All you need to do to register your server with the Authenticator app is to open the app and hit the red plus symbol on the bottom right. Then select the Scan a barcode option and scan the QR code that was printed to the terminal. Your server and the app are now linked.

Back on the server, we now need to edit the PAM (Pluggable Authentication Module) for SSH so that it uses the authenticator package we just installed. PAM is the standalone system that takes care of most authentication on a Linux server.

The PAM file for SSH that needs modifying is located at /etc/pam.d/sshd and edited with the following command:

nano /etc/pam.d/sshd

Add the following line to the top of the file:

auth required

In addition, we also need to comment out a line so that PAM will not prompt for a password. Change this line:

# Standard Un*x authentication.
@include common-auth

To this:

# Standard Un*x authentication.
# @include common-auth

Next, we need to edit the SSH server configuration file:

nano /etc/ssh/sshd_config

And change this line:

ChallengeResponseAuthentication no


ChallengeResponseAuthentication yes

Next, add the following line to enable two authentication schemes; SSH keys and Google Authenticator (keyboard-interactive):

AuthenticationMethods "publickey,keyboard-interactive"

Before we reload the SSH server it is a good idea to check that we did not make any errors in the configuration. This is done with the following command:

sshd -t

If this does not flag any errors, reload SSH with the new configuration:

systemctl reload sshd.service

Everything should now be working. Now, when you log into to your server you will need to use your SSH keys and when you are prompted for the:

Verification code:

open the Authenticator app and enter the 6 digit code that is displaying for your server.


Authy is a two-factor authentication service that, like Google, offers time-based codes. However, Authy does not require a phone as they provide desktop and tables clients. They also enable offline authentication and do not require a Google account.

You will need to install the Authy app from your app store, or the desktop client all of which are linked to from the Authy download page.

After you have installed the app you will need an API key that will be used on the server. This process requires a few steps:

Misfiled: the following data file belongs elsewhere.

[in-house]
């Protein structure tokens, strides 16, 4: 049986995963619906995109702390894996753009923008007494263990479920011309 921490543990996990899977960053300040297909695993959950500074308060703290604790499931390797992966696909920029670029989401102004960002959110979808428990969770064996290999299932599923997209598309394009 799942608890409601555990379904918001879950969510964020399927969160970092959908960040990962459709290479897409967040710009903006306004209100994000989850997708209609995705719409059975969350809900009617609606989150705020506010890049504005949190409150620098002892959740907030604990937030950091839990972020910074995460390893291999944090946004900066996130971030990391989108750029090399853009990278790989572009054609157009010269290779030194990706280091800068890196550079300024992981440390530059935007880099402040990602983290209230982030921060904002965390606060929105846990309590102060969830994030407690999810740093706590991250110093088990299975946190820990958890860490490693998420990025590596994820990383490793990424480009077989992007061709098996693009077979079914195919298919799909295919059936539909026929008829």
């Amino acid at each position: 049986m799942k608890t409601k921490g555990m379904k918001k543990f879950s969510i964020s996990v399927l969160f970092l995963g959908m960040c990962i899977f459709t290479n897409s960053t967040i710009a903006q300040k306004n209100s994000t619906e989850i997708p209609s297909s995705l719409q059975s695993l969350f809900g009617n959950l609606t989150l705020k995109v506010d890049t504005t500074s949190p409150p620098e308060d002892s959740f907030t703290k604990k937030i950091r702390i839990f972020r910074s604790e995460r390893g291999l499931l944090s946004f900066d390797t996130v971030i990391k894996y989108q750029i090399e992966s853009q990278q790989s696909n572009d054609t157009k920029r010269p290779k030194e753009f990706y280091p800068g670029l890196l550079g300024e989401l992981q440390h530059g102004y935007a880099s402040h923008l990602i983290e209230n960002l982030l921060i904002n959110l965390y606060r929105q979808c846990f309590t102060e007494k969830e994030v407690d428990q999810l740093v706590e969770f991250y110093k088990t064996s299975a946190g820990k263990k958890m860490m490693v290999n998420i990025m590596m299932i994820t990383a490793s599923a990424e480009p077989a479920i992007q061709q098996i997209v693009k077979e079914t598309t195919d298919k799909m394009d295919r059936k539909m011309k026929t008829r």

1. Sign up for an account here.
  2. Scroll down to the Authy section.
  3. Enable 2FA on the account.
  4. Return to the Authy section.
  5. Create a new Application for your server.
  6. Obtain the API key from the top of the General Settings page for the new Application. You need to click the eye symbol next to the PRODUCTION API KEY line to reveal the key. Shown here:

Take a note of the API key somewhere secure.

Now, go back to your server and run the following commands as root:

curl -O ''
bash authy-ssh install /usr/local/bin

Enter the API key when prompted. If you input it incorrectly you can always edit /usr/local/bin/authy-ssh.conf and add it again.

Authy is now installed. However, it will not start working until it is enabled for a user. The command to enable Authy has the form:

/usr/local/bin/authy-ssh enable <system-user> <your-email> <your-phone-country-code> <your-phone-number>

With some example details for root logins:

/usr/local/bin/authy-ssh enable root 44 20822536476

If everything was successful you will see:

User was registered

You can test Authy now by running the command:

authy-ssh test

Finally, reload SSH to implement the new configuration:

systemctl reload sshd.service

Authy is now working and will be required for SSH logins.

Now, when you log in you will see the following prompt:

Authy Token (type 'sms' to request a SMS token):

You can either enter the code from the Authy app on your phone or desktop client. Or you can type sms and Authy will send you an SMS message with a login code.

Authy is uninstalled by running the following:

/usr/local/bin/authy-ssh uninstall